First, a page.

Q: Bank sent foreclosure papers claiming we havent paid in 5 months. We have and we have bank statements proving we did.
We paid every month except December (hard times with sons medical issues) and have our bank statements as proof. Though they are claiming we haven't paid since August. Where should we go from here? Contact the bank lawyers with our proof of payments or get our own lawyer?
A: For the most part, lawyers only do what their clients direct them to do. In your case, it appears that the mortgage holder, or designated servicer of the mortgage loan, has decided to foreclose. And yet, once a party has "lawyered up" about a matter, you are bound to direct communications to the designated attorney representing that party.
I would recommend that you provide documentary proof of payment (canceled checks, or proof of debit transactions, etc., from your bank, showing date and amount of payment, and identity of the payee) to the attorneys who have contacted you on behalf of the mortgage holder, by certified mail, return receipt requested, so that you can later prove delivery of your letter. It behooves you to include a certified check or money order for the missing December payment.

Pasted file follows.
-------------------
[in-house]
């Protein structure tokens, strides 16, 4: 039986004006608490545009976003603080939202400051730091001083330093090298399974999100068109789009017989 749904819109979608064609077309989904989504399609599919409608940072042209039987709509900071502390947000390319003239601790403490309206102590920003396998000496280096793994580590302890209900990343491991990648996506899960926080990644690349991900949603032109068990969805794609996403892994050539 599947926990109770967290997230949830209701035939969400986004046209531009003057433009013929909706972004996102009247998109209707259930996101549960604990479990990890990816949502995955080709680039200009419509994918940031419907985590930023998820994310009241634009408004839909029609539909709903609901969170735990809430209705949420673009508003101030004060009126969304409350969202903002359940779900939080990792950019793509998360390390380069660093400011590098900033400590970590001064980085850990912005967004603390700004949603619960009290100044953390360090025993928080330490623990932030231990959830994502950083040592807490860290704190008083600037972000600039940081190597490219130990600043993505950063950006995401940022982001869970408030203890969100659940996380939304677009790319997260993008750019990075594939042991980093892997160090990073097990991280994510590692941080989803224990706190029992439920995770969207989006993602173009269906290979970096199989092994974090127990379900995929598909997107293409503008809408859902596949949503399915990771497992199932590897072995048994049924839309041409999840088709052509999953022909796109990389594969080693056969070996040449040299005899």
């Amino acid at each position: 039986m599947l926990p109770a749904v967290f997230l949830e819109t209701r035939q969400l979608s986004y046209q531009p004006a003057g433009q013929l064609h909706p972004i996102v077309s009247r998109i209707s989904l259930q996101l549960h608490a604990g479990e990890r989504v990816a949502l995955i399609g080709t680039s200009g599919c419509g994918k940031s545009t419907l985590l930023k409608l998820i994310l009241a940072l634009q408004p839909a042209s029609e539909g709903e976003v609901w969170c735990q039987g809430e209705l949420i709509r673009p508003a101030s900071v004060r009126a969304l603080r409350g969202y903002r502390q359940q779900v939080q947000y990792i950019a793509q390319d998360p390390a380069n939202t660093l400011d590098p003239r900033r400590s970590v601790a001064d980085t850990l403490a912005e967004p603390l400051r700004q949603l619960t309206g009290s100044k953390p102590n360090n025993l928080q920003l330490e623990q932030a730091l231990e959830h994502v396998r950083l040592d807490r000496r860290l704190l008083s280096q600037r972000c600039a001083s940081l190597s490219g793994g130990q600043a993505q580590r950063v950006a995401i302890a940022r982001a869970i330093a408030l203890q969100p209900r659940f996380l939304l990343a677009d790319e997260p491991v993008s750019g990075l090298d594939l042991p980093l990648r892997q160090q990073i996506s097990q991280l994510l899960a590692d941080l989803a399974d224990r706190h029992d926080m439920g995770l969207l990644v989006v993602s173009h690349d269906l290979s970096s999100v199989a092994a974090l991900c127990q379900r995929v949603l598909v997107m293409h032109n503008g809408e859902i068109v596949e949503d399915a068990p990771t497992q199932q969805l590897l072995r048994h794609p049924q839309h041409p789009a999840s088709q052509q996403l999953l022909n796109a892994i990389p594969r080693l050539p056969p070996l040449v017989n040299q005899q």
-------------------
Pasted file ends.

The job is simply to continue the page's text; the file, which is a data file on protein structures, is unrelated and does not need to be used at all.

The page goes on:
It may be that the mortgage holder has changed its servicer, and your payment went to the wrong place. You should have received written notice of any change of servicer, but commonly, such notifications are sent by regular mail, i.e., you may or may not have received the notice.
Did you receive any communications from the mortgage holder/servicer about delinquent payments before receiving notice of intent to foreclose from the attorney? What did you communicate during such contacts.
It would be best to provide your proof of payments as soon as possible. In PA, a notice of intent to foreclose normally gives you 30 days to "cure" a default.
I'd also recommend that you engage counsel, and quickly, perhaps even to respond to the notice of intent to foreclose you've received, and your lawyer can review your proofs of payment, and assist you with your response to the mortgage holder's lawyers.
One lesson my experience has taught me, time after time, is that banks make mistakes.
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